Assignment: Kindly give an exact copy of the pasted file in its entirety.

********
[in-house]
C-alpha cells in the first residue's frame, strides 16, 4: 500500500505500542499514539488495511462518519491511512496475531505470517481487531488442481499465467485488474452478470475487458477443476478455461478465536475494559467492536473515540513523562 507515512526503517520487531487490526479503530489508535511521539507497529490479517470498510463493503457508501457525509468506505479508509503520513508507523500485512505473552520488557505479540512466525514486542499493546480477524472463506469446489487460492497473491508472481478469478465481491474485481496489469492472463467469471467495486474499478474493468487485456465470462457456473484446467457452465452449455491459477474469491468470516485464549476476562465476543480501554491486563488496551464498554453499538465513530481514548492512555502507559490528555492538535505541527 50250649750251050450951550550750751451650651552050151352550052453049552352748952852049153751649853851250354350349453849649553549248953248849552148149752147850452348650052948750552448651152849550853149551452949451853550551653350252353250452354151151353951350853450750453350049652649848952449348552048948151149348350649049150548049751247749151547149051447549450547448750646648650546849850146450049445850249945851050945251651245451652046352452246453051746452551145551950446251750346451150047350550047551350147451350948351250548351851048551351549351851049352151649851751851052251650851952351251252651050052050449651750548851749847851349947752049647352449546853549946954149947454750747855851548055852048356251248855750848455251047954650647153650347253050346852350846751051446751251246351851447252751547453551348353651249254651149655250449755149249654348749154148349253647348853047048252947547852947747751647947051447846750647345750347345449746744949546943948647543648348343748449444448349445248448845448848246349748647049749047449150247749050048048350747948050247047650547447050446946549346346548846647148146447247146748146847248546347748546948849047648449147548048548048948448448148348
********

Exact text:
[in-house]
C-alpha cells in the first residue's frame, strides 16, 4: 500500500505500542499514539488495511462518519491511512496475531505470517481487531488442481499465467485488474452478470475487458477443476478455461478465536475494559467492536473515540513523562 507515512526503517520487531487490526479503530489508535511521539507497529490479517470498510463493503457508501457525509468506505479508509503520513508507523500485512505473552520488557505479540512466525514486542499493546480477524472463506469446489487460492497473491508472481478469478465481491474485481496489469492472463467469471467495486474499478474493468487485456465470462457456473484446467457452465452449455491459477474469491468470516485464549476476562465476543480501554491486563488496551464498554453499538465513530481514548492512555502507559490528555492538535505541527 50250649750251050450951550550750751451650651552050151352550052453049552352748952852049153751649853851250354350349453849649553549248953248849552148149752147850452348650052948750552448651152849550853149551452949451853550551653350252353250452354151151353951350853450750453350049652649848952449348552048948151149348350649049150548049751247749151547149051447549450547448750646648650546849850146450049445850249945851050945251651245451652046352452246453051746452551145551950446251750346451150047350550047551350147451350948351250548351851048551351549351851049352151649851751851052251650851952351251252651050052050449651750548851749847851349947752049647352449546853549946954149947454750747855851548055852048356251248855750848455251047954650647153650347253050346852350846751051446751251246351851447252751547453551348353651249254651149655250449755149249654348749154148349253647348853047048252947547852947747751647947051447846750647345750347345449746744949546943948647543648348343748449444448349445248448845448848246349748647049749047449150247749050048048350747948050247047650547447050446946549346346548846647148146447247146748146847248546347748546948849047648449147548048548048948448448148348